Construction financing costs have ballooned to levels not seen since the 1980s. For those select, predominately regional banks still cautiously lending for apartment development, the combination of rising interest rates and more conservative underwriting restricted by takeout loan assumptions has resulted in lower loan proceeds, typically capping out at 50% loan to cost, which has left a substantial void in the capital stack compared to more favorable conditions 12 to 15 months ago when loan proceeds generally hit 55% to 65% (depending on whether recourse was required). With typical bank spreads at SOFR +3.25%–3.50%, an overall senior loan interest rate of 8.57% to 8.82% results (assuming the current SOFR rate of 5.32%).

The resulting gap in proceeds and interest costs requires developers to either raise additional equity or fill the void with subordinate financing or some combination of both. Higher interest rates have led to higher construction loan pricing but have also reverberated up the capital stack in higher mezzanine loan and/or preferred equity and common equity pricing as well. With the cheapest part of the capital stack shrunken in size, coupled with the growth of more expensive gap financing, the total cost of third-party capital in a project’s cost has made it significantly more difficult for new projects to get capitalized.

Higher interest rates have also influenced an expected rise in the cap rates investors require given the overall higher debt yields. As reported recently by NCREIF, investors in the past year required 20% higher overall returns for apartments. However, sellers have yet to concede, as evidenced by the decline of apartment sales activity. An expectation gap has constipated the sales market as sellers remain reluctant to sell, especially with market sentiment hoping for a reprieve of the Fed’s aggressive interest rate policy—although more recent market sentiment appears to anticipate higher rates for longer (Exhibit 4).

Exhibit 4

Structured Finance Sector Steps In

The resulting higher interest rate environment combined with noted banking constraints has created ideal market conditions for the structured finance sector that is willing and able to invest in apartment development projects. This sector is primarily made up of private, nonregulated investors that provide the entire debt stack in some cases or mezzanine and/or preferred equity in combination with a senior bank loan. These investors are able to generate significantly higher risk-adjusted returns because their attachment points are lower in the capital stack and the equity requirement subordinate to their investment is greater. For example, a typical preferred equity investment bridging the gap between a 50% loan-to-cost construction loan but capping out at 75% loan to cost would require subordinate equity equal to 25% of cost, thus providing a very robust equity cushion and a 1:1 ratio of common equity subordinated to the preferred equity. This key metric is quite favorable compared to years past when more typically experienced subordinate investors provided proceeds exceeding common equity.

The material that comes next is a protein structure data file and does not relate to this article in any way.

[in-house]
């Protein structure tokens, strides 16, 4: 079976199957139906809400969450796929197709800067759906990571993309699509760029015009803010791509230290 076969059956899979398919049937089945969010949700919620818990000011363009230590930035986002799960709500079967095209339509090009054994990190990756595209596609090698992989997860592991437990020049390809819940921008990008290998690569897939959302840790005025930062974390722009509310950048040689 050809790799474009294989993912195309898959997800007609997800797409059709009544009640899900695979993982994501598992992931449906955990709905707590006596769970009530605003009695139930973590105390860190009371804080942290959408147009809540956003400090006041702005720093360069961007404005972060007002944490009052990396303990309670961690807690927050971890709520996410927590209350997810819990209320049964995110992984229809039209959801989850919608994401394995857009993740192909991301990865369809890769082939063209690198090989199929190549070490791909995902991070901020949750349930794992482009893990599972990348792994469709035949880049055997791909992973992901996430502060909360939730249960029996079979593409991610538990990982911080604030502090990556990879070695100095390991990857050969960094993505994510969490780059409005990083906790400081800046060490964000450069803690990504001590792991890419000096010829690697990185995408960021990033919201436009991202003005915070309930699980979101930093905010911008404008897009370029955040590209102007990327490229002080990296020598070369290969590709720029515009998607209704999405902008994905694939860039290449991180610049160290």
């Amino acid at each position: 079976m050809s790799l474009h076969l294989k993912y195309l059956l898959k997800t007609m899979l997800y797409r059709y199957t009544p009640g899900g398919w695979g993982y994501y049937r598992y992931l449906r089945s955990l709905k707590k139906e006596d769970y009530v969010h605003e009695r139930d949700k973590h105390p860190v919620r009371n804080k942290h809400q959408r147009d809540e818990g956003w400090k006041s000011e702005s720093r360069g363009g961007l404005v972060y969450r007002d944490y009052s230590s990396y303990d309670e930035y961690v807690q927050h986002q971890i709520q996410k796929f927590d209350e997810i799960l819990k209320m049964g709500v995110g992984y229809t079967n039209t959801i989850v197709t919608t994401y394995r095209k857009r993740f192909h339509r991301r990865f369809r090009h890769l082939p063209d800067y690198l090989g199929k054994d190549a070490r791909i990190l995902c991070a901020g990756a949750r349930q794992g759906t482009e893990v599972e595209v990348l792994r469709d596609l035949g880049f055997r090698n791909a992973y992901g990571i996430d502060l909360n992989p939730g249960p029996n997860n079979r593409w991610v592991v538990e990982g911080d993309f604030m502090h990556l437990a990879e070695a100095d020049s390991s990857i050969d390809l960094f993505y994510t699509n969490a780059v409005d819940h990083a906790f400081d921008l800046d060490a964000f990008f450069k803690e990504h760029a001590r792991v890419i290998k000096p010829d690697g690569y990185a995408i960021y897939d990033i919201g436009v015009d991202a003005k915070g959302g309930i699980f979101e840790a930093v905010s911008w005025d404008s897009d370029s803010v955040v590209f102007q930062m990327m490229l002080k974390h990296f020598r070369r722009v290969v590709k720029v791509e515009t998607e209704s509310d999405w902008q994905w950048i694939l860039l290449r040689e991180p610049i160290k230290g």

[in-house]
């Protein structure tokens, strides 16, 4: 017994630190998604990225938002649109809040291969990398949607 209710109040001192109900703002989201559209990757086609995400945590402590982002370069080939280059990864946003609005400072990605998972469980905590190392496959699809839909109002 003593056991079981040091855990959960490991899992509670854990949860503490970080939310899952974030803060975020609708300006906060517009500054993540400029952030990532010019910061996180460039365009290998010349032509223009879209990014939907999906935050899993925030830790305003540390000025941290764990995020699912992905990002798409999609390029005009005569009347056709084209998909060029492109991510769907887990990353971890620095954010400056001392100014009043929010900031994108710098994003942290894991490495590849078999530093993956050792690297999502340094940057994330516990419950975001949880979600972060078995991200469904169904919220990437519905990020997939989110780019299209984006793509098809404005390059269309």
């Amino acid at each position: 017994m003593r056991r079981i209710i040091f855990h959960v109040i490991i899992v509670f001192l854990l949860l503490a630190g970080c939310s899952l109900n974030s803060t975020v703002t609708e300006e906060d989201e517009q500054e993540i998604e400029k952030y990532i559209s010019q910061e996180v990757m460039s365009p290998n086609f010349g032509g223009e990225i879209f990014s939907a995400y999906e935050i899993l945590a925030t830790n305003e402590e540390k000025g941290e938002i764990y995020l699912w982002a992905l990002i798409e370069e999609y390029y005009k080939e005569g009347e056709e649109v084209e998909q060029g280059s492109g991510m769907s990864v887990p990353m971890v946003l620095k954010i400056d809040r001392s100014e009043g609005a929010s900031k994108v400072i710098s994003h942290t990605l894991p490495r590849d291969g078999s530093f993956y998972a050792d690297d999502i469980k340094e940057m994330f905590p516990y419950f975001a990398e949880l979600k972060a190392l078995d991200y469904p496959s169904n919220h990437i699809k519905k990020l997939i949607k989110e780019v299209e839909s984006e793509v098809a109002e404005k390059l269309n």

Higher interest rates with more favorable investment parameters—specifically lower attachment and detachment points—equate to less risk as they fill a current market gap starting at 50% loan to cost and ending at 75%–80% loan to cost (typically). Similar terms a year ago would have had a starting attachment point of 60%–65% and a detachment point of +80%. With the surge in underlying interest rates, effective yields on this subordinate capital have increased to ranges of 14%–16%. Considering sponsors typically provide 20%–25% equity, these returns are quite attractive and have resulted in more capital entering the structured finance space. Consequently, common equity has become more difficult to obtain as higher-yielding returns on the subordinate debt and their commensurate risk profiles have become more attractive.

Necessity of Gap Financing

As bank construction loans have become increasingly more limited given their constrained capital, continued emphasis on the project sponsor and its internal capitalization is at the forefront. Sophisticated construction lenders have adapted to the evolving capital requirements and necessity for gap financing, which typically takes the form of primarily preferred equity, given bank requirements. Most banks prefer that gap financing be preferred equity versus mezzanine financing because mezzanine financing is generally construed as an additional loan—particularly if there is a pledge of collateral of the equity interest (note HVCRE requirements and thresholds). Preferred equity is more HVCRE friendly and is generally classified as senior priority to common equity although subordinate to the senior construction loan. Banks are loathe to provide preferred equity investors much in the way of notices or rights to cure because they overwhelmingly want to deal directly with the sponsor during construction and want to severely curtail rights and remedies to any class of preferred equity investors.